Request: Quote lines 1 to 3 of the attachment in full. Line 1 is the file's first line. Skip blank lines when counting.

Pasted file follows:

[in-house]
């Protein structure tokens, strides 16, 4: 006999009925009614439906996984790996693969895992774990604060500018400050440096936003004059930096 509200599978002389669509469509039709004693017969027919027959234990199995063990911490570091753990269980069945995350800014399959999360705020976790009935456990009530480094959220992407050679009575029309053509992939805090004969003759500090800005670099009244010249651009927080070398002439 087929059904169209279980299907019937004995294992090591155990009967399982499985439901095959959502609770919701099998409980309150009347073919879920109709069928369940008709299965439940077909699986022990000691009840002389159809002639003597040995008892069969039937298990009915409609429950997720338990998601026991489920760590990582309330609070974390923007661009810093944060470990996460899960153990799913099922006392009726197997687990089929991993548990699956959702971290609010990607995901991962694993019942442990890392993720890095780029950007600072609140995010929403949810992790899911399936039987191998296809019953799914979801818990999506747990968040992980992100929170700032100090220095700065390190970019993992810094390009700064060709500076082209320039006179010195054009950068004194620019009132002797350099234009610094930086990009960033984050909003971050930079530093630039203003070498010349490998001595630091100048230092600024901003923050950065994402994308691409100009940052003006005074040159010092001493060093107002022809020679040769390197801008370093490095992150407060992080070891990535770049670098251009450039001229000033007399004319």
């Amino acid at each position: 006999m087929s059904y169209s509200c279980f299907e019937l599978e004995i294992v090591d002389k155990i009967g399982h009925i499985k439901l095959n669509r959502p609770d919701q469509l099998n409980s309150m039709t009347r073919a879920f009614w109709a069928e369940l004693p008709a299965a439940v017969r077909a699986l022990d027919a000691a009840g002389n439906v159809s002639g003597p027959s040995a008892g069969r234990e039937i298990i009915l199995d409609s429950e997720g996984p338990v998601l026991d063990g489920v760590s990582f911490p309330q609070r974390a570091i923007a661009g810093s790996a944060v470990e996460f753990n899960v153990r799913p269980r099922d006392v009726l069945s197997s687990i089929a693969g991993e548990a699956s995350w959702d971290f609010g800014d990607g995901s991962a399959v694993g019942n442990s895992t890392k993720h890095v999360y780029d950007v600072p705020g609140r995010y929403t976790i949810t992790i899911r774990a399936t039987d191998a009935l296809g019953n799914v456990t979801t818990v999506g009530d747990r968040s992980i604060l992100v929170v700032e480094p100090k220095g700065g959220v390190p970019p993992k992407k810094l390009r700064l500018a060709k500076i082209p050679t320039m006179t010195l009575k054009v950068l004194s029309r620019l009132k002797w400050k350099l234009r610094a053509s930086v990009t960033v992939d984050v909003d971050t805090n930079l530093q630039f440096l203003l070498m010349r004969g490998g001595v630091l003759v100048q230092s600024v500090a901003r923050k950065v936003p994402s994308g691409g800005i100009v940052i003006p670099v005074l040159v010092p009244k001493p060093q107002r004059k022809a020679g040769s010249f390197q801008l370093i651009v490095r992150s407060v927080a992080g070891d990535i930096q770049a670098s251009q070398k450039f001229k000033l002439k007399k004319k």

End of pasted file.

[in-house]
């Protein structure tokens, strides 16, 4: 006999009925009614439906996984790996693969895992774990604060500018400050440096936003004059930096 509200599978002389669509469509039709004693017969027919027959234990199995063990911490570091753990269980069945995350800014399959999360705020976790009935456990009530480094959220992407050679009575029309053509992939805090004969003759500090800005670099009244010249651009927080070398002439 087929059904169209279980299907019937004995294992090591155990009967399982499985439901095959959502609770919701099998409980309150009347073919879920109709069928369940008709299965439940077909699986022990000691009840002389159809002639003597040995008892069969039937298990009915409609429950997720338990998601026991489920760590990582309330609070974390923007661009810093944060470990996460899960153990799913099922006392009726197997687990089929991993548990699956959702971290609010990607995901991962694993019942442990890392993720890095780029950007600072609140995010929403949810992790899911399936039987191998296809019953799914979801818990999506747990968040992980992100929170700032100090220095700065390190970019993992810094390009700064060709500076082209320039006179010195054009950068004194620019009132002797350099234009610094930086990009960033984050909003971050930079530093630039203003070498010349490998001595630091100048230092600024901003923050950065994402994308691409100009940052003006005074040159010092001493060093107002022809020679040769390197801008370093490095992150407060992080070891990535770049670098251009450039001229000033007399004319």
């Amino acid at each position: 006999m087929s059904y169209s509200c279980f299907e019937l599978e004995i294992v090591d002389k155990i009967g399982h009925i499985k439901l095959n669509r959502p609770d919701q469509l099998n409980s309150m039709t009347r073919a879920f009614w109709a069928e369940l004693p008709a299965a439940v017969r077909a699986l022990d027919a000691a009840g002389n439906v159809s002639g003597p027959s040995a008892g069969r234990e039937i298990i009915l199995d409609s429950e997720g996984p338990v998601l026991d063990g489920v760590s990582f911490p309330q609070r974390a570091i923007a661009g810093s790996a944060v470990e996460f753990n899960v153990r799913p269980r099922d006392v009726l069945s197997s687990i089929a693969g991993e548990a699956s995350w959702d971290f609010g800014d990607g995901s991962a399959v694993g019942n442990s895992t890392k993720h890095v999360y780029d950007v600072p705020g609140r995010y929403t976790i949810t992790i899911r774990a399936t039987d191998a009935l296809g019953n799914v456990t979801t818990v999506g009530d747990r968040s992980i604060l992100v929170v700032e480094p100090k220095g700065g959220v390190p970019p993992k992407k810094l390009r700064l500018a060709k500076i082209p050679t320039m006179t010195l009575k054009v950068l004194s029309r620019l009132k002797w400050k350099l234009r610094a053509s930086v990009t960033v992939d984050v909003d971050t805090n930079l530093q630039f440096l203003l070498m010349r004969g490998g001595v630091l003759v100048q230092s600024v500090a901003r923050k950065v936003p994402s994308g691409g800005i100009v940052i003006p670099v005074l040159v010092p009244k001493p060093q107002r004059k022809a020679g040769s010249f390197q801008l370093i651009v490095r992150s407060v927080a992080g070891d990535i930096q770049a670098s251009q070398k450039f001229k000033l002439k007399k004319k």